Pink salmon are having a great 2023 return in Puget Sound
Did you know pink salmon are quite considerate? They schedule their returns during odd-numbered years. That makes things easier for folks watching salmon communities around Puget Sound, and in 2023, they are observing one of the largest pink salmon runs in the past decade.
Matt Bogaard with the Washington Department of Fish and Wildlife is one such salmon expert who keeps track of these numbers.
"We're forecasting to see about four million Pink Salmon returning to Puget Sound this year. That's right around the 10-year average," Bogaard said. "We did see a run size of a little over 8.5 million in 2013. And we've had several large run sizes since, but in the last two pink salmon cycles, we've seen declining run sizes. So it's great to see a larger number coming back this year."
The 2023 pink salmon run is expected to peak now through early September.
In 2021, about 3.7 million pink salmon returned to Puget Sound.
"Pink salmon tend to swim in high-density aggregations, sort of at the shoreline, so they are a bit easier for folks to observe. They're typically chasing their preferred food source and honing in on their natal stream habitats," Bogaard said.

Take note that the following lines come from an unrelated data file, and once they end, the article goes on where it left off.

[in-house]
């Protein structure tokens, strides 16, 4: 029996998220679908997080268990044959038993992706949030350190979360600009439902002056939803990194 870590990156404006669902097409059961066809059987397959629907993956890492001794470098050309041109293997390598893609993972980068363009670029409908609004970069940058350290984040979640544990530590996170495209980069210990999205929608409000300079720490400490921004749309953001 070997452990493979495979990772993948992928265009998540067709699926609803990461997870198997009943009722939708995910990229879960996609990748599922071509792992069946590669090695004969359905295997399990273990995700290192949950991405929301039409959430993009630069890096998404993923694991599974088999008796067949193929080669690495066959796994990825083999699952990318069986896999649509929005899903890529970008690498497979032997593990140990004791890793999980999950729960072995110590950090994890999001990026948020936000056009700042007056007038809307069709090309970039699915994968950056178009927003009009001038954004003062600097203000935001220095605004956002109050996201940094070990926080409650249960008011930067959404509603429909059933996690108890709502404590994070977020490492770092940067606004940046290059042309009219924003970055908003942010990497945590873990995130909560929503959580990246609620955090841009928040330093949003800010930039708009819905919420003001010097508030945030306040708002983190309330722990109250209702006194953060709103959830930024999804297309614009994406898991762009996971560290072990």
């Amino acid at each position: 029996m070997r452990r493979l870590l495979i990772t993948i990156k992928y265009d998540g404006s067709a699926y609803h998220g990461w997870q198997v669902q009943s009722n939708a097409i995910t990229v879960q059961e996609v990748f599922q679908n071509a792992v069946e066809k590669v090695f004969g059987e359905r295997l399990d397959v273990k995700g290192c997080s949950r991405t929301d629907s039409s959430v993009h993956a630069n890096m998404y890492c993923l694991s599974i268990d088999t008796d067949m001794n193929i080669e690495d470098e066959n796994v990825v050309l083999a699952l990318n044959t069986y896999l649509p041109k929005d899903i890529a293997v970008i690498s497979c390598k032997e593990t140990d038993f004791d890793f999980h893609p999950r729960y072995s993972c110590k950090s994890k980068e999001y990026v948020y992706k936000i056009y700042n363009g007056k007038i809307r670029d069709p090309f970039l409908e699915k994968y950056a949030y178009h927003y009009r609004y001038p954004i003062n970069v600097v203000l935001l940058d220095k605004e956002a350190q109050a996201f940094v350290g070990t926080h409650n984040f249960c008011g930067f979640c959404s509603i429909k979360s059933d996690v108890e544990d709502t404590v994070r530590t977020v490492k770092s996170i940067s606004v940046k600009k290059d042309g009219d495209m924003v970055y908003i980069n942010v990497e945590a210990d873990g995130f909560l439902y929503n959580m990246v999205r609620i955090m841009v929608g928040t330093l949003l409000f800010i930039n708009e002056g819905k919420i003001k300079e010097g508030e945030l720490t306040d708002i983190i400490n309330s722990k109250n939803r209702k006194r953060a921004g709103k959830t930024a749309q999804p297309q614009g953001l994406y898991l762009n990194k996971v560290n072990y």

In recent years, the Pacific Ocean experienced consecutive La Niña cycles, which created favorable conditions for the young salmon. That could be one reason that pink salmon numbers are so high for marine observers, recreational catches, and commercial observations this year.
"We've also seen an increase in abundance in some of our other stocks," Bogaard noted. "Baker [River] sockeye, for example, has had one of the highest run sizes on record. So we're hoping that the pink, and other stocks, follow suit."
"I think we have some really positive inclinations, so far, that we should see a higher abundance of pink salmon communities here, which is great for us to meet our conservation objectives, but it's also going to be excellent to hopefully provide an increase in both recreational opportunity, as well as commercial opportunity, and for tribal co-managers as well," he said.
Bogaard added that pink salmon are one of the more resilient species of salmon.
“Because of the shorter life cycle of pink salmon, I think they are a bit more resilient to some of the habitat changes that we see — especially compared to other species," he said. "They're also especially good at colonizing new habitats and coming into new areas.”